Image

Alexander Leighton (c. 1570–1649) by Wenceslaus Hollar, c. 1641 © National Portrait Gallery, London

Article

Leighton, Alexander (c. 1570–1649), religious controversialist, was probably born at Guildy, Monikie, near Dundee, the son of Duncan Leighton or Lichtoun; his mother is unknown. He was related to the Leightons of Usan and Ulyshaven, near Montrose, who held many important local offices. In 1587 he graduated MA at ...

Article

Logan, George (1678–1755), Church of Scotland minister and religious controversialist, was probably born in Glasgow, the son of George (or James) Logan, a merchant and burgess in the city, and his wife, Elizabeth, daughter of John Cunningham, minister of Old Cumnock. The family is thought to have originated in ...

Article

Marshall, Andrew (1779–1854), United Secession minister and religious controversialist, was born at Westerhill in the parish of Cadder, Lanarkshire, on 22 November 1779. He was educated locally before attending classes at Glasgow University. He also went to the Secession Divinity Hall at Selkirk...

Article

Mastertown, Charles (1679–1750), minister of the Presbyterian General Synod of Ulster and religious controversialist, was born in Scotland, probably near Linlithgow, on 23 March 1679, and was educated at Edinburgh University, whence he graduated MA on 28 June 1697. He was licensed to preach by the ...

Article

Maxwell, James (b. 1581?, d. in or after 1635), scholar and theological controversialist, is said to have been the sole son of William Maxwell of Little Airds. He frequently expressed pride in being the grandson of William Maxwell of Kirkconnel (fl. 1540–1567), who had served ...

Article

McBride, John (c. 1650–1718), minister of the Presbyterian General Synod of Ulster and religious controversialist, may have been the son of John McBryd, merchant, admitted a freeman of Belfast in 1644. He clearly came from Scottish stock but was almost certainly born in the north of ...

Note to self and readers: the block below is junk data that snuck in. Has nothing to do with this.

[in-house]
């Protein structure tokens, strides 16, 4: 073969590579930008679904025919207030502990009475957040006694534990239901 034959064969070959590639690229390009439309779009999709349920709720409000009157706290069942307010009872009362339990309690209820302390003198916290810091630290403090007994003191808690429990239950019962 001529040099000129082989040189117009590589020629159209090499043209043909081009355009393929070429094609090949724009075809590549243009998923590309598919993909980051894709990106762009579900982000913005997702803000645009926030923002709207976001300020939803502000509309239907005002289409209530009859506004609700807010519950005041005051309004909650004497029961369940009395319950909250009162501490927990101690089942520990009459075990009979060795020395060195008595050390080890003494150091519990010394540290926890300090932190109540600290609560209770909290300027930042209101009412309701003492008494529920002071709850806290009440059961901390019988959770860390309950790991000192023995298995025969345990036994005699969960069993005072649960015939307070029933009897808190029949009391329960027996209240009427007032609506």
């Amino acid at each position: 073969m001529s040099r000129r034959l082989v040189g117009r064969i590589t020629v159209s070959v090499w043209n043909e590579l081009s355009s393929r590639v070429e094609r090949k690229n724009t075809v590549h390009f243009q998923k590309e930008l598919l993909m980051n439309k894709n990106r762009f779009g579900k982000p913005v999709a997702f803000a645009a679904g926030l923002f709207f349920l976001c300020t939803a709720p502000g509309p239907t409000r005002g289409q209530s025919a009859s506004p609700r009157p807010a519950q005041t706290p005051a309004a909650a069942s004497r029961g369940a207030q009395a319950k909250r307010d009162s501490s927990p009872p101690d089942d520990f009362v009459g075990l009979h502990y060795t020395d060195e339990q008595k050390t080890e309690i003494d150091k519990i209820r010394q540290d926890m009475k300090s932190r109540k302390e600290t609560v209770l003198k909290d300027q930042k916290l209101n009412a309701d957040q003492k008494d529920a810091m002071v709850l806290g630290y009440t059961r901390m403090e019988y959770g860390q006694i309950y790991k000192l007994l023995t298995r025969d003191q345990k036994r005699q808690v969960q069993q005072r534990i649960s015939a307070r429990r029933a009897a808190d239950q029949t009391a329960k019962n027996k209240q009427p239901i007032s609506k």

Article

Meldrum, George (1634?–1709), Church of Scotland minister and religious controversialist, was the fourth son of Andrew Meldrum, dyer and baillie of the city of Aberdeen. He studied divinity at Marischal College, Aberdeen, and in 1651 graduated MA. His prodigious intellect and undoubted ability as a teacher were quickly recognized, and in 1653 he was appointed as one of the regents, or bursars, of the college. He sat upon the ecclesiastical committee, which investigated irregularities in the administration of the parish of ...

Article

M'Gavin, William [pseud. a Protestant] (1773–1832), religious controversialist, was born on 25 August 1773 at Darnlaw, in the parish of Auchinleck, Ayrshire, the third son of James M'Gavin (1730–1789), a farmer, and his wife, Mary McMillan (d. 1814). He received little formal schooling, and moved with his family to ...

Article

Paul, John (1777–1848), Reformed Presbyterian church minister and religious controversialist, was born in January 1777 at Tobernaveen, near Antrim, where his father, John Paul, was a farmer. Having determined to become a minister of the Reformed Presbyterian body, to which his parents belonged, he entered the ...